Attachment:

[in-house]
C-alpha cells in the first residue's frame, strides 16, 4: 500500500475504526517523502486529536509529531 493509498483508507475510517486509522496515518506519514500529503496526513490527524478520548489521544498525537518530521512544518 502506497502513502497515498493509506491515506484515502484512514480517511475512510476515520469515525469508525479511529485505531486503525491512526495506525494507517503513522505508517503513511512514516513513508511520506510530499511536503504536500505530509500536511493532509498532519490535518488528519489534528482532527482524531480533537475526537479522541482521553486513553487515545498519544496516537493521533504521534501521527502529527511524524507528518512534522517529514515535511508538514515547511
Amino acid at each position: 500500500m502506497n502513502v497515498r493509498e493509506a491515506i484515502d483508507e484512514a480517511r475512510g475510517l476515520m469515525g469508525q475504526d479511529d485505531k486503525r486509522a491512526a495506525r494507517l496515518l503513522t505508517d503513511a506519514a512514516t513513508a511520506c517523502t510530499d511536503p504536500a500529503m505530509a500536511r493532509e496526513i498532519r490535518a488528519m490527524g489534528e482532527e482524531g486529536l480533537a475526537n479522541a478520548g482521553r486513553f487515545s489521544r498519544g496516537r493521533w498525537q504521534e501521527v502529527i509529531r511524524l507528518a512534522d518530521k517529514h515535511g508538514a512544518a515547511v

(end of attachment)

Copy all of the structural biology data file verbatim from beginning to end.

[in-house]
C-alpha cells in the first residue's frame, strides 16, 4: 500500500475504526517523502486529536509529531 493509498483508507475510517486509522496515518506519514500529503496526513490527524478520548489521544498525537518530521512544518 502506497502513502497515498493509506491515506484515502484512514480517511475512510476515520469515525469508525479511529485505531486503525491512526495506525494507517503513522505508517503513511512514516513513508511520506510530499511536503504536500505530509500536511493532509498532519490535518488528519489534528482532527482524531480533537475526537479522541482521553486513553487515545498519544496516537493521533504521534501521527502529527511524524507528518512534522517529514515535511508538514515547511
Amino acid at each position: 500500500m502506497n502513502v497515498r493509498e493509506a491515506i484515502d483508507e484512514a480517511r475512510g475510517l476515520m469515525g469508525q475504526d479511529d485505531k486503525r486509522a491512526a495506525r494507517l496515518l503513522t505508517d503513511a506519514a512514516t513513508a511520506c517523502t510530499d511536503p504536500a500529503m505530509a500536511r493532509e496526513i498532519r490535518a488528519m490527524g489534528e482532527e482524531g486529536l480533537a475526537n479522541a478520548g482521553r486513553f487515545s489521544r498519544g496516537r493521533w498525537q504521534e501521527v502529527i509529531r511524524l507528518a512534522d518530521k517529514h515535511g508538514a512544518a515547511v